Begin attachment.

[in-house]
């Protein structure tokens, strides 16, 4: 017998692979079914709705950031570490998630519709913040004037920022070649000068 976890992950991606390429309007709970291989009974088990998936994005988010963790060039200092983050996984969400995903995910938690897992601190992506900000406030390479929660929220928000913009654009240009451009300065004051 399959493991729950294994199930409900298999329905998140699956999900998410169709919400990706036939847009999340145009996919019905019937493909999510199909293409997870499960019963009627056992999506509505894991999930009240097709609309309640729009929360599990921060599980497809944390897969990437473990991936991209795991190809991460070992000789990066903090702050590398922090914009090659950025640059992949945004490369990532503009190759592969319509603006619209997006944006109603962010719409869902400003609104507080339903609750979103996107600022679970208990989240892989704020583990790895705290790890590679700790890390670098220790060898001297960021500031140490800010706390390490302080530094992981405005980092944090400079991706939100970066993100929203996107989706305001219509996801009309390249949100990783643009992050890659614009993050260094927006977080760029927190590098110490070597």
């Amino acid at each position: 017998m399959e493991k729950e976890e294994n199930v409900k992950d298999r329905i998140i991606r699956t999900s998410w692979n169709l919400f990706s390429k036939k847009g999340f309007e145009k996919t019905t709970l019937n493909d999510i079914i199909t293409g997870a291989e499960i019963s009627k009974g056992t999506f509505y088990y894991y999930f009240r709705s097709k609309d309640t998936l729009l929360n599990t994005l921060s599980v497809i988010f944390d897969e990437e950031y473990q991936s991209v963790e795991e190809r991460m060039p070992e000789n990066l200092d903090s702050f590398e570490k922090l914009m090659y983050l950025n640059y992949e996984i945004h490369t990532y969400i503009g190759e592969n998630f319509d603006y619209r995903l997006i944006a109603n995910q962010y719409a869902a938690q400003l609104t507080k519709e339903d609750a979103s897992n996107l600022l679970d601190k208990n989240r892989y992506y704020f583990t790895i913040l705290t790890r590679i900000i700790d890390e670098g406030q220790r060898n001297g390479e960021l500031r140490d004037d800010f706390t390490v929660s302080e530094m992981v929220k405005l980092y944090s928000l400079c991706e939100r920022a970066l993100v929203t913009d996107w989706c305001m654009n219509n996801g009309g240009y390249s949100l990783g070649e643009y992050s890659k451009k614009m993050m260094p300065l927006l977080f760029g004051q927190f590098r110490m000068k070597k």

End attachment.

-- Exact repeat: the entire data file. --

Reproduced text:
[in-house]
């Protein structure tokens, strides 16, 4: 017998692979079914709705950031570490998630519709913040004037920022070649000068 976890992950991606390429309007709970291989009974088990998936994005988010963790060039200092983050996984969400995903995910938690897992601190992506900000406030390479929660929220928000913009654009240009451009300065004051 399959493991729950294994199930409900298999329905998140699956999900998410169709919400990706036939847009999340145009996919019905019937493909999510199909293409997870499960019963009627056992999506509505894991999930009240097709609309309640729009929360599990921060599980497809944390897969990437473990991936991209795991190809991460070992000789990066903090702050590398922090914009090659950025640059992949945004490369990532503009190759592969319509603006619209997006944006109603962010719409869902400003609104507080339903609750979103996107600022679970208990989240892989704020583990790895705290790890590679700790890390670098220790060898001297960021500031140490800010706390390490302080530094992981405005980092944090400079991706939100970066993100929203996107989706305001219509996801009309390249949100990783643009992050890659614009993050260094927006977080760029927190590098110490070597």
């Amino acid at each position: 017998m399959e493991k729950e976890e294994n199930v409900k992950d298999r329905i998140i991606r699956t999900s998410w692979n169709l919400f990706s390429k036939k847009g999340f309007e145009k996919t019905t709970l019937n493909d999510i079914i199909t293409g997870a291989e499960i019963s009627k009974g056992t999506f509505y088990y894991y999930f009240r709705s097709k609309d309640t998936l729009l929360n599990t994005l921060s599980v497809i988010f944390d897969e990437e950031y473990q991936s991209v963790e795991e190809r991460m060039p070992e000789n990066l200092d903090s702050f590398e570490k922090l914009m090659y983050l950025n640059y992949e996984i945004h490369t990532y969400i503009g190759e592969n998630f319509d603006y619209r995903l997006i944006a109603n995910q962010y719409a869902a938690q400003l609104t507080k519709e339903d609750a979103s897992n996107l600022l679970d601190k208990n989240r892989y992506y704020f583990t790895i913040l705290t790890r590679i900000i700790d890390e670098g406030q220790r060898n001297g390479e960021l500031r140490d004037d800010f706390t390490v929660s302080e530094m992981v929220k405005l980092y944090s928000l400079c991706e939100r920022a970066l993100v929203t913009d996107w989706c305001m654009n219509n996801g009309g240009y390249s949100l990783g070649e643009y992050s890659k451009k614009m993050m260094p300065l927006l977080f760029g004051q927190f590098r110490m000068k070597k």